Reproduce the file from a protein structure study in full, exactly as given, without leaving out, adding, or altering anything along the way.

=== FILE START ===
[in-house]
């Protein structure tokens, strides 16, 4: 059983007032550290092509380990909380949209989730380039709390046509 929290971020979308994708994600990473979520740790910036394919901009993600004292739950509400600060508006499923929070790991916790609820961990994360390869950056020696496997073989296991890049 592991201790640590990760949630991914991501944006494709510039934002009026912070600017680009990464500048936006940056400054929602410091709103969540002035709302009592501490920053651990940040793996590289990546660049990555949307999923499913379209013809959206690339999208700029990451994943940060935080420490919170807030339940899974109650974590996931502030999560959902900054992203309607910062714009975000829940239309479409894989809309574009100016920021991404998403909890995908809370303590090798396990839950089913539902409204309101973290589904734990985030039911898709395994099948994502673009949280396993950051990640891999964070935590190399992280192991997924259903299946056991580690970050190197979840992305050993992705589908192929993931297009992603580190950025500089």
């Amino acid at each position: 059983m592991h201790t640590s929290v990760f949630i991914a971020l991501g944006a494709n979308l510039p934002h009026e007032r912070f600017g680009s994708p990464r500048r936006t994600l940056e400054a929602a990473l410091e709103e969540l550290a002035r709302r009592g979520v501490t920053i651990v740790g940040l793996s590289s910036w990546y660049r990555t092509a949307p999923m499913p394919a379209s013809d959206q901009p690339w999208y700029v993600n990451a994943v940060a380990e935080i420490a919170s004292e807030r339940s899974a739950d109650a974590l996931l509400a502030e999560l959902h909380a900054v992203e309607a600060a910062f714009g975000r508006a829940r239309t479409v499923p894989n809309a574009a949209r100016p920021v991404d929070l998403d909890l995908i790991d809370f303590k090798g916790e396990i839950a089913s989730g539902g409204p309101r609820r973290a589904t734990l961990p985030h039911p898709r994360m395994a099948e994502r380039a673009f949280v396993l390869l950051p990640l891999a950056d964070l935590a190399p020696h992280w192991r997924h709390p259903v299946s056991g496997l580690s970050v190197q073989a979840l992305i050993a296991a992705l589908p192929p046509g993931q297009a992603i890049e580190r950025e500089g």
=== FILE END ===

[in-house]
């Protein structure tokens, strides 16, 4: 059983007032550290092509380990909380949209989730380039709390046509 929290971020979308994708994600990473979520740790910036394919901009993600004292739950509400600060508006499923929070790991916790609820961990994360390869950056020696496997073989296991890049 592991201790640590990760949630991914991501944006494709510039934002009026912070600017680009990464500048936006940056400054929602410091709103969540002035709302009592501490920053651990940040793996590289990546660049990555949307999923499913379209013809959206690339999208700029990451994943940060935080420490919170807030339940899974109650974590996931502030999560959902900054992203309607910062714009975000829940239309479409894989809309574009100016920021991404998403909890995908809370303590090798396990839950089913539902409204309101973290589904734990985030039911898709395994099948994502673009949280396993950051990640891999964070935590190399992280192991997924259903299946056991580690970050190197979840992305050993992705589908192929993931297009992603580190950025500089």
């Amino acid at each position: 059983m592991h201790t640590s929290v990760f949630i991914a971020l991501g944006a494709n979308l510039p934002h009026e007032r912070f600017g680009s994708p990464r500048r936006t994600l940056e400054a929602a990473l410091e709103e969540l550290a002035r709302r009592g979520v501490t920053i651990v740790g940040l793996s590289s910036w990546y660049r990555t092509a949307p999923m499913p394919a379209s013809d959206q901009p690339w999208y700029v993600n990451a994943v940060a380990e935080i420490a919170s004292e807030r339940s899974a739950d109650a974590l996931l509400a502030e999560l959902h909380a900054v992203e309607a600060a910062f714009g975000r508006a829940r239309t479409v499923p894989n809309a574009a949209r100016p920021v991404d929070l998403d909890l995908i790991d809370f303590k090798g916790e396990i839950a089913s989730g539902g409204p309101r609820r973290a589904t734990l961990p985030h039911p898709r994360m395994a099948e994502r380039a673009f949280v396993l390869l950051p990640l891999a950056d964070l935590a190399p020696h992280w192991r997924h709390p259903v299946s056991g496997l580690s970050v190197q073989a979840l992305i050993a296991a992705l589908p192929p046509g993931q297009a992603i890049e580190r950025e500089g």